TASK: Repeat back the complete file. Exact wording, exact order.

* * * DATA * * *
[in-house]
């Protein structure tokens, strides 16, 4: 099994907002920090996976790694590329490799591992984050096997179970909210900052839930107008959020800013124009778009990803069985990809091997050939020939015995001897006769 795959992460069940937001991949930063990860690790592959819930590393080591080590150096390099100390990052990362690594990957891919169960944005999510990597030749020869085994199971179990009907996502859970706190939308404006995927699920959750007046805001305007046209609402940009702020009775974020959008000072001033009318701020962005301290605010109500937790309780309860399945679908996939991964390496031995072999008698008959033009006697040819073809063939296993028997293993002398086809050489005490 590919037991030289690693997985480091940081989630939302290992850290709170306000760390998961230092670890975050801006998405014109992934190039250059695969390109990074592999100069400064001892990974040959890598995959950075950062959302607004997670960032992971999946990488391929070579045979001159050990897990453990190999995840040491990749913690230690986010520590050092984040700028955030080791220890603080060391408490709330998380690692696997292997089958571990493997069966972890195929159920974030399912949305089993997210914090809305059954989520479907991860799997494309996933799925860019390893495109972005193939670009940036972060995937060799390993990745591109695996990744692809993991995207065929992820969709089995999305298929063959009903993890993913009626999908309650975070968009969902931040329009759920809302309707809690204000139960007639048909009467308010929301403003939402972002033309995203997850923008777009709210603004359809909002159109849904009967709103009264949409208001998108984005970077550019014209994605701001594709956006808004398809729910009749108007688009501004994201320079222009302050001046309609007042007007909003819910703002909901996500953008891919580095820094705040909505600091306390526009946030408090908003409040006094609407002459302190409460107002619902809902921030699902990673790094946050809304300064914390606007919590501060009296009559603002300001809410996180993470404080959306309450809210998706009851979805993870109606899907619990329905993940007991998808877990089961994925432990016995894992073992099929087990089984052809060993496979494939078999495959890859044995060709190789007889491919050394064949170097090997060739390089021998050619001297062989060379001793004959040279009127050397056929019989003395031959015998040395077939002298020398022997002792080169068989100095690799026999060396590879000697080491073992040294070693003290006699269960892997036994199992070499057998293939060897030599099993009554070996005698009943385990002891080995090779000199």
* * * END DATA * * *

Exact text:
[in-house]
């Protein structure tokens, strides 16, 4: 099994907002920090996976790694590329490799591992984050096997179970909210900052839930107008959020800013124009778009990803069985990809091997050939020939015995001897006769 795959992460069940937001991949930063990860690790592959819930590393080591080590150096390099100390990052990362690594990957891919169960944005999510990597030749020869085994199971179990009907996502859970706190939308404006995927699920959750007046805001305007046209609402940009702020009775974020959008000072001033009318701020962005301290605010109500937790309780309860399945679908996939991964390496031995072999008698008959033009006697040819073809063939296993028997293993002398086809050489005490 590919037991030289690693997985480091940081989630939302290992850290709170306000760390998961230092670890975050801006998405014109992934190039250059695969390109990074592999100069400064001892990974040959890598995959950075950062959302607004997670960032992971999946990488391929070579045979001159050990897990453990190999995840040491990749913690230690986010520590050092984040700028955030080791220890603080060391408490709330998380690692696997292997089958571990493997069966972890195929159920974030399912949305089993997210914090809305059954989520479907991860799997494309996933799925860019390893495109972005193939670009940036972060995937060799390993990745591109695996990744692809993991995207065929992820969709089995999305298929063959009903993890993913009626999908309650975070968009969902931040329009759920809302309707809690204000139960007639048909009467308010929301403003939402972002033309995203997850923008777009709210603004359809909002159109849904009967709103009264949409208001998108984005970077550019014209994605701001594709956006808004398809729910009749108007688009501004994201320079222009302050001046309609007042007007909003819910703002909901996500953008891919580095820094705040909505600091306390526009946030408090908003409040006094609407002459302190409460107002619902809902921030699902990673790094946050809304300064914390606007919590501060009296009559603002300001809410996180993470404080959306309450809210998706009851979805993870109606899907619990329905993940007991998808877990089961994925432990016995894992073992099929087990089984052809060993496979494939078999495959890859044995060709190789007889491919050394064949170097090997060739390089021998050619001297062989060379001793004959040279009127050397056929019989003395031959015998040395077939002298020398022997002792080169068989100095690799026999060396590879000697080491073992040294070693003290006699269960892997036994199992070499057998293939060897030599099993009554070996005698009943385990002891080995090779000199």